Talk about your determined guys! The author does a great job conveying just how convoluted Webster's path was as he strove to create the first true American English dictionary. As you'd hope, the vocabulary in the book is spectacular, and all the carefully chosen words that kids won't know are explained beautifully in asides throughout the text. Webster is portrayed as true nerd, and his struggle is real--socially, financially, and even patriotically (he is just so not going to be a good soldier ...more
Nancy Kotkin
Terrific picture book biography about Noah Webster, of dictionary fame. Conveys passion for a project, dedication to a goal, and perseverance through obstacles.

The illustrations, which incorporate plenty of letters/words and books, enhance the text beautifully. The color palette is just right and there are some unusual perspectives used. The art is some of Boris Kulikov's best work.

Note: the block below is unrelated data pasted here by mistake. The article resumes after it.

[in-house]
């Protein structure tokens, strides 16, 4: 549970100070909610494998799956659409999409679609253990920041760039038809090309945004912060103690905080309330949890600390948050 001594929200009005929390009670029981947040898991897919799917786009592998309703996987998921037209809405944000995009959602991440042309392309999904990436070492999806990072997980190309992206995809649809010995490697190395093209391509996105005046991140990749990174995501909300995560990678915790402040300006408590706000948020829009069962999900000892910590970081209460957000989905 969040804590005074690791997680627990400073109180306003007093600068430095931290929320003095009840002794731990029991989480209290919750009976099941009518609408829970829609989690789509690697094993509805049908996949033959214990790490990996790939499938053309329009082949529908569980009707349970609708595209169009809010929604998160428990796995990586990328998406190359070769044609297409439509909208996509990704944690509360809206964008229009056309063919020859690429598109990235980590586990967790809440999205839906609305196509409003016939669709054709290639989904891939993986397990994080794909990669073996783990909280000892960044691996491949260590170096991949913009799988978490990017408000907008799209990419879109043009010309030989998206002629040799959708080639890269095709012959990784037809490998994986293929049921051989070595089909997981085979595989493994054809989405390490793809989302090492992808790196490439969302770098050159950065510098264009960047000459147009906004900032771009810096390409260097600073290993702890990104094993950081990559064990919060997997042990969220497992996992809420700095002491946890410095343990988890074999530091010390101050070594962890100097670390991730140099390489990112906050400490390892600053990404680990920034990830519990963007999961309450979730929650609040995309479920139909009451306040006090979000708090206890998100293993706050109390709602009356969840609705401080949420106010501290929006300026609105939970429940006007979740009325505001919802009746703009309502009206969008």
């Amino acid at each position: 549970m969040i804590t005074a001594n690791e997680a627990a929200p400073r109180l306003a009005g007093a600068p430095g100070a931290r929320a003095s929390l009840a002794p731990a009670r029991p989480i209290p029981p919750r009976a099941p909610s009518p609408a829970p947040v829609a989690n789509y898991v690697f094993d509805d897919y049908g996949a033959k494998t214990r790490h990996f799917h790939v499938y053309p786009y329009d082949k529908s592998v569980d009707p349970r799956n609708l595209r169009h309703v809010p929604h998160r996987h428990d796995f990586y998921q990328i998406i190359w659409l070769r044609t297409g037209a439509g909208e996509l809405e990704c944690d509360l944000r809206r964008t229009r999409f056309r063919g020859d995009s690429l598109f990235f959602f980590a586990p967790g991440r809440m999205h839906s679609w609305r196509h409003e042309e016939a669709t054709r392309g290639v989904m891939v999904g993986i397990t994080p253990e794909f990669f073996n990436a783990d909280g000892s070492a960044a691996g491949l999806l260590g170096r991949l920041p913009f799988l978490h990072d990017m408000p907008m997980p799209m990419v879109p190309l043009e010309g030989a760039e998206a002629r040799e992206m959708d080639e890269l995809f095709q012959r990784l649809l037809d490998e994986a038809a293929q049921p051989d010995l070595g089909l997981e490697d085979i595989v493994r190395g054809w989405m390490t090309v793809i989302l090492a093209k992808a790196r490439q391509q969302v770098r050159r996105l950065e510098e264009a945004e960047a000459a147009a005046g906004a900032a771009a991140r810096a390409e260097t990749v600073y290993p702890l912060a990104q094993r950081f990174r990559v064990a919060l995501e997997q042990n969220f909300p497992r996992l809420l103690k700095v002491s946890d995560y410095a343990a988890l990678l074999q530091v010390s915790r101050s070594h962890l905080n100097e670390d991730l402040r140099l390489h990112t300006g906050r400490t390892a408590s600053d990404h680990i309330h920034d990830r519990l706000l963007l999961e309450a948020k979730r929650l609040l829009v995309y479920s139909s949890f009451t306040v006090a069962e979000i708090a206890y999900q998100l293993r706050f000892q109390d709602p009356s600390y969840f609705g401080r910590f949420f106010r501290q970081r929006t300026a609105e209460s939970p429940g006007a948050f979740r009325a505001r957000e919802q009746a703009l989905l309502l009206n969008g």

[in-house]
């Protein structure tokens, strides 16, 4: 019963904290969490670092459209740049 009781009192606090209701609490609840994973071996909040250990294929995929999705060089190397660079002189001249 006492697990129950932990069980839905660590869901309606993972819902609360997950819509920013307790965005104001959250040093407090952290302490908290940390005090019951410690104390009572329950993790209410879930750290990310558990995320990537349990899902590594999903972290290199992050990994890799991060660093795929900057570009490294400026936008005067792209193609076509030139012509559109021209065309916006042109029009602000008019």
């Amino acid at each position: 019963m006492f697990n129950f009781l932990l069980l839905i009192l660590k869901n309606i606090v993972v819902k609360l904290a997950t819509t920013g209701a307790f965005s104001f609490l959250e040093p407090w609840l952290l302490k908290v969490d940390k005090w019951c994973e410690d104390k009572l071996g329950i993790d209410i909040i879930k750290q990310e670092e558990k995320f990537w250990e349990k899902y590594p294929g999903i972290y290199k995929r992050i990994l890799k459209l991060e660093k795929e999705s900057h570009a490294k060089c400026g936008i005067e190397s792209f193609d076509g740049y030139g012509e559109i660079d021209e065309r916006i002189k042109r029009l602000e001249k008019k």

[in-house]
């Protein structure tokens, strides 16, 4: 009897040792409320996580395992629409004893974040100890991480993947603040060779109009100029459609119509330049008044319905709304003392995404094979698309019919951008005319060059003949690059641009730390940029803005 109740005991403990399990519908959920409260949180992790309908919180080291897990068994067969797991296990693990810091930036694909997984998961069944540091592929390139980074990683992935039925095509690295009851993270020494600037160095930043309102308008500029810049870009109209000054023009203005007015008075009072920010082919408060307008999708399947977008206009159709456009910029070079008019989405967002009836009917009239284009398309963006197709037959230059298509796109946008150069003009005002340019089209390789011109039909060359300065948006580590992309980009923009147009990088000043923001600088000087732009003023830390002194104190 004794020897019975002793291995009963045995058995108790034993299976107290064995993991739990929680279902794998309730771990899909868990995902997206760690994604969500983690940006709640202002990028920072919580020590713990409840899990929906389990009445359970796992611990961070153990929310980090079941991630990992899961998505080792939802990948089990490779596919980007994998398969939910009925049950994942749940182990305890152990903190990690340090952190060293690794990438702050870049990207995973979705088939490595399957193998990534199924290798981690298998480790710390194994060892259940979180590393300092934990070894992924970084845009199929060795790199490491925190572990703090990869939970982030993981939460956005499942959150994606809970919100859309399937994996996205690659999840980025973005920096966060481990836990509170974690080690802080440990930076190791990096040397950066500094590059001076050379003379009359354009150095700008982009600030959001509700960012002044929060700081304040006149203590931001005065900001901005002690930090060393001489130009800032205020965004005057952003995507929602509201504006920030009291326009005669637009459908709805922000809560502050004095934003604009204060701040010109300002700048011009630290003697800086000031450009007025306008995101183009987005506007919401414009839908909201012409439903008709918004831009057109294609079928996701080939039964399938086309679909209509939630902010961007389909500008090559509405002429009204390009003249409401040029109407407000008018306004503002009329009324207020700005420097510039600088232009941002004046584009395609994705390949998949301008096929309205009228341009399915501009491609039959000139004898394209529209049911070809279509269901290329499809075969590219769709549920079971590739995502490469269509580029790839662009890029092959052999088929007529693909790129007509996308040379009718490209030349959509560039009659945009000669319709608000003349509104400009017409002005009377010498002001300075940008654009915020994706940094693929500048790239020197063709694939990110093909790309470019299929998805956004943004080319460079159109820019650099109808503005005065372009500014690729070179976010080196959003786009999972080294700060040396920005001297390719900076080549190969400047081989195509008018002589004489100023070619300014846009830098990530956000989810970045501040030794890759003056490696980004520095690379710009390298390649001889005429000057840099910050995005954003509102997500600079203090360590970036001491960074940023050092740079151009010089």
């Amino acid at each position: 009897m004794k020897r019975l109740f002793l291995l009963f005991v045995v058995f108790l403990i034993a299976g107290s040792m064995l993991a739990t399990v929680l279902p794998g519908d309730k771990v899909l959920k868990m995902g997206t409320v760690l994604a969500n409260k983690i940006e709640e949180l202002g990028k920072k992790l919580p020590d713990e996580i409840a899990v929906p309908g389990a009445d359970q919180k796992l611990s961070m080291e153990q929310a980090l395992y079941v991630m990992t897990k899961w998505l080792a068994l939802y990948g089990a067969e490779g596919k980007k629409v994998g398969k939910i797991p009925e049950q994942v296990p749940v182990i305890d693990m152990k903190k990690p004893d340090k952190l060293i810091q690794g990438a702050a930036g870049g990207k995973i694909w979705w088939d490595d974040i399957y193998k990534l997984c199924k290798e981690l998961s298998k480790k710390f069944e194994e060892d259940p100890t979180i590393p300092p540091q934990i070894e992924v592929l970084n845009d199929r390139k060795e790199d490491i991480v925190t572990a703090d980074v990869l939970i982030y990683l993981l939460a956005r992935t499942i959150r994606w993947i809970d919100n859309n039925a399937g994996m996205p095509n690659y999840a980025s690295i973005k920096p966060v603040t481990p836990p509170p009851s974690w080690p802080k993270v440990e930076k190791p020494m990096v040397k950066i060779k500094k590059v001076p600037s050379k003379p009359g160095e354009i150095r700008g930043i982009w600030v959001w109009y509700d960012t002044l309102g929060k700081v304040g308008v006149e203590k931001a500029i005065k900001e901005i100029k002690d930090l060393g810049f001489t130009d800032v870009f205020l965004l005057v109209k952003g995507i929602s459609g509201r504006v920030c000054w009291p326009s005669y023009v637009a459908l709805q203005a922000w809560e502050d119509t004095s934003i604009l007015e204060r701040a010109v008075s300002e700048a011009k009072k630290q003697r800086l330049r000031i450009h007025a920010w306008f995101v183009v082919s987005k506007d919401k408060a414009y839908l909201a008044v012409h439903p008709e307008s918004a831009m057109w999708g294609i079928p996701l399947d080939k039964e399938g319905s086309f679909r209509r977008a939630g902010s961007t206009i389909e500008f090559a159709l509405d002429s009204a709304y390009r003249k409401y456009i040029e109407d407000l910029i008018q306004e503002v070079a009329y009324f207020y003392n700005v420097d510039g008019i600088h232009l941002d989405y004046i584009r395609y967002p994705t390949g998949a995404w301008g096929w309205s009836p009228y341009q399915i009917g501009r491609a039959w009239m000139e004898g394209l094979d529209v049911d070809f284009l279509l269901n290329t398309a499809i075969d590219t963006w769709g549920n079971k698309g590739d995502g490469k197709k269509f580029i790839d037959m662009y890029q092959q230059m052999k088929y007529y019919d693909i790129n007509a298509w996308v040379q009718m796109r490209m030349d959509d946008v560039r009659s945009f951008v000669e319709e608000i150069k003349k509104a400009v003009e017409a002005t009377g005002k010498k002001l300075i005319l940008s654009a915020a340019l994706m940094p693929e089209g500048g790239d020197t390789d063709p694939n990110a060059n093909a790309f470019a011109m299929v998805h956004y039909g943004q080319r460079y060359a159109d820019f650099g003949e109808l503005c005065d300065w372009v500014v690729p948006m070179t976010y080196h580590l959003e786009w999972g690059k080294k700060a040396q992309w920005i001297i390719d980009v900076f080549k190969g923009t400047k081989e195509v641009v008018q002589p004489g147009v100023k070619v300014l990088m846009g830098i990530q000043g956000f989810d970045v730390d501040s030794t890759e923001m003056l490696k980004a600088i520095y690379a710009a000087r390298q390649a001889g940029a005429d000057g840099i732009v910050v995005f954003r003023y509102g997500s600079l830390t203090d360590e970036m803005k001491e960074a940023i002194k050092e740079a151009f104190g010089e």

Nicole Jones
Oct 18, 2016 Nicole Jones rated it really liked it
fun to read, kind of narrative style, I like how it describes the big words that they use.
Sep 27, 2016 Alice rated it really liked it
Shelves: 2018-book-awards
4.25 Stars I loved this book. I learned a ton and enjoyed it!! Read at the Clark County Library in Las Vegas!
Noah Webster was not always a popular guy. No, he was an odd fellow from a young age, even called a lunatic and monarch by some, and always “talking big,” saying things like “playing roguish tricks” instead of goofing around. He loved school and learning. His father realized Noah would never succeed as a farmer and sent him off to study at Yale. After a brief stint in the Army during the Revolutionary War, Noah became determined to create an American language, an everyday language with its own ...more